Time in Taipei: The First Part

One of the best ways to get over being homesick is to travel. Just one man’s opinion based on recent experience. After my parents left I was a bit homesick and sad. I had not seen them in 1.5 years which seemed very long. The odds are that I might not see them again for another 1.5 years or so, depending on a few different things. This is also a good time to highlight why living abroad is awesome. When my parents were here we flew to Singapore. Total cost for all four tickets was about 100 dollars. Then we flew to Vietnam. Total cost for all four tickets was about 250 dollars I believe. After they left my wife and I flew to Taiwan to meet up with some good friends. Total costs of those tickets was maybe 200 dollars. You can’t fly to a lot of countries from America for that cheap. Even if you wanted to fly to Canada or Mexico, really the only two options, you would not be able to fly for that cheap from some places in America. And no offense to Canada, but that is a great country that is a lot like America. So as far as escapism and seeing something different, you are not really getting too far away from things.

On the flight over Iris and I were discussing unrecognized or under recognized countries, something I am a tad bit fascinated by. Google Transnistria and tell me that is just not totally interesting and a place you kind of want to visit, I dare you! When we visited Myanmar it had just gotten out from under Military rule. (with a big old asterisk next to that since the military does still kind of run things, but there is actual democratic valid voting for their leader so….) When we visited Bangkok on our return flight we realized it would be our first visit to a country under military rule. Our visit to Taiwan would be our first visit to an under recognized country. The world is awesome! (Speaking of awesome, I have been to two temples that have on display one of Buddha’s teeth. How cool is that?)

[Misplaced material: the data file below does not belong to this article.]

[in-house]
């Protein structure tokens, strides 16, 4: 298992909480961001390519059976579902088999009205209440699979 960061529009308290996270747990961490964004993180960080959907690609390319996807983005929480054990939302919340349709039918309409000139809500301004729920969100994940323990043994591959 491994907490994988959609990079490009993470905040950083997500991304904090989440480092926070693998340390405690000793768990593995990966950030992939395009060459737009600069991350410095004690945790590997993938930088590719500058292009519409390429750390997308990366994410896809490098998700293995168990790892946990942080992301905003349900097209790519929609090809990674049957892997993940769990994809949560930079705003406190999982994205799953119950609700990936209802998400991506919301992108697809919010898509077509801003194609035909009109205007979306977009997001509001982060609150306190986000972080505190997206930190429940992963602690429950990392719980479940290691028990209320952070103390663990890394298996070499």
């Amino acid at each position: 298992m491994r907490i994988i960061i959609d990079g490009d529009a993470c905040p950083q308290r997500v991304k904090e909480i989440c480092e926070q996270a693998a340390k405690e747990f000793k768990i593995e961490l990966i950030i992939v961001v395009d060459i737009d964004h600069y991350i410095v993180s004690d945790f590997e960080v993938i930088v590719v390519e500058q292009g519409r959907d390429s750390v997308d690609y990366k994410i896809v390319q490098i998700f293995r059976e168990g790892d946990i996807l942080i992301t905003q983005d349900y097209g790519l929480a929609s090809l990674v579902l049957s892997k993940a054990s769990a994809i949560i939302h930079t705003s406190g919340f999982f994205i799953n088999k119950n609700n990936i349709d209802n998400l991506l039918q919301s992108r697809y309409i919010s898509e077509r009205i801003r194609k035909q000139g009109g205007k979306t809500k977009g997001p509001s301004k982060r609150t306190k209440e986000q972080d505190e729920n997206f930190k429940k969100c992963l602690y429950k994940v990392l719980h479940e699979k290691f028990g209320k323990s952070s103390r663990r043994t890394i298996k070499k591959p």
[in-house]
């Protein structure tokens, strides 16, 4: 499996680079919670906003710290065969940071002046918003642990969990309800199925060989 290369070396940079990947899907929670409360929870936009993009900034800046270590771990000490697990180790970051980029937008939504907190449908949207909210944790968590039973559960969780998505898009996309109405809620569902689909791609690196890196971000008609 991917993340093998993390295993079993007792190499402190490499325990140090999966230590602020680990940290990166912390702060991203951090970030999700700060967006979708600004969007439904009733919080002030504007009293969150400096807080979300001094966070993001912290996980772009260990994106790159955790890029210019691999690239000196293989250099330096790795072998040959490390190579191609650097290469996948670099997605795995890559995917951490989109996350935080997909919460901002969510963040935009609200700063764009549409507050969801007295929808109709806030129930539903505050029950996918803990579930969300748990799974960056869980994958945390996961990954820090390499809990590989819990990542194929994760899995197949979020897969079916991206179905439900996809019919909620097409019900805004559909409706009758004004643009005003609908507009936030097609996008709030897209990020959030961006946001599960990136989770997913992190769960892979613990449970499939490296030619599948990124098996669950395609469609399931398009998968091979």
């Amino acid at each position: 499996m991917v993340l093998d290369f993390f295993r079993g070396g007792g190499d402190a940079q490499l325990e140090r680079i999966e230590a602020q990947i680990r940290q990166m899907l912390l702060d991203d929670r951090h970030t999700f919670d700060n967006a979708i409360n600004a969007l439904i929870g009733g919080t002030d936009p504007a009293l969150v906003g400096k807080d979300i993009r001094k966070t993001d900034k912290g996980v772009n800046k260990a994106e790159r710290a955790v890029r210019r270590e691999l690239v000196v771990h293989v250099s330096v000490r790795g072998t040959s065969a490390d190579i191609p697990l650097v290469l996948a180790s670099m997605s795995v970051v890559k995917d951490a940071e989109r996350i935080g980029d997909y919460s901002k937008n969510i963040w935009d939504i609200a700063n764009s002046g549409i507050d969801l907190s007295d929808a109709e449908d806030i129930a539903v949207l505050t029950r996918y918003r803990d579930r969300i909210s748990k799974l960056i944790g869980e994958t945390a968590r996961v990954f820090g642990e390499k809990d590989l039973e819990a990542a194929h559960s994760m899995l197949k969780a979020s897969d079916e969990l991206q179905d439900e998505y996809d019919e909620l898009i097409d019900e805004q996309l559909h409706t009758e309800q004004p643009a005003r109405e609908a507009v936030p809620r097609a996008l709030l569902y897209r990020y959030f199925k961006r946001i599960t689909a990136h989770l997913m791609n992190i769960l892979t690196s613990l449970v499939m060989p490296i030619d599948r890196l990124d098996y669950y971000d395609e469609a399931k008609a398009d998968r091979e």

Off to Taiwan!

First up, the National Museum

Okay, so the item in the next few photos is apparently the pride of Taiwan. There was a line, in the museum, to see this thing. It is the Wade Chi Theory of Asia(patent pending) that Asians love looking at things from nature that look like something else from nature. Here we have jade that looks like cabbage…because it was carved or polished to look that way. Weird..The olive pit is weird but really freaking impresssive!



It’s jade, but it’s also cabbage!


It’s an olive pit, but it’s also a boat with working doors!
A nice park on the grounds of the museum


Then, off to the Grand Hotel. I had big doubts about going to see this place until we were driving their in the taxi and I asked what that awesome building on the hill was. Turns out of course it was the Grand Hotel. Amazing place with great views of the city…that did not turn out that well in photos!

So red and pretty on the inside
Close ups of the Chinese astrological sings. Fun facts: I am a goat, Iris is a dog, and this is the year of the rooster
Like I said, great view but it does not really come across well in the photos
I really like narrow view photos or repition in things…not sure why


It was weird, Iris kept screaming at them “dont do it!” (they are getting married by the way, despite what your western lenses might think of the dress color.


Now that I have reached this point of the post, I realize that I need to break up all the Taiwan photos into a few different posts. There is just so much I want to talk about and share. This is what we did for part of our first day in Taiwan with Wade and Mo Chi, our friends from America.There will be more to come including the greatest metro system mascot ever!


Jumpa Lagi


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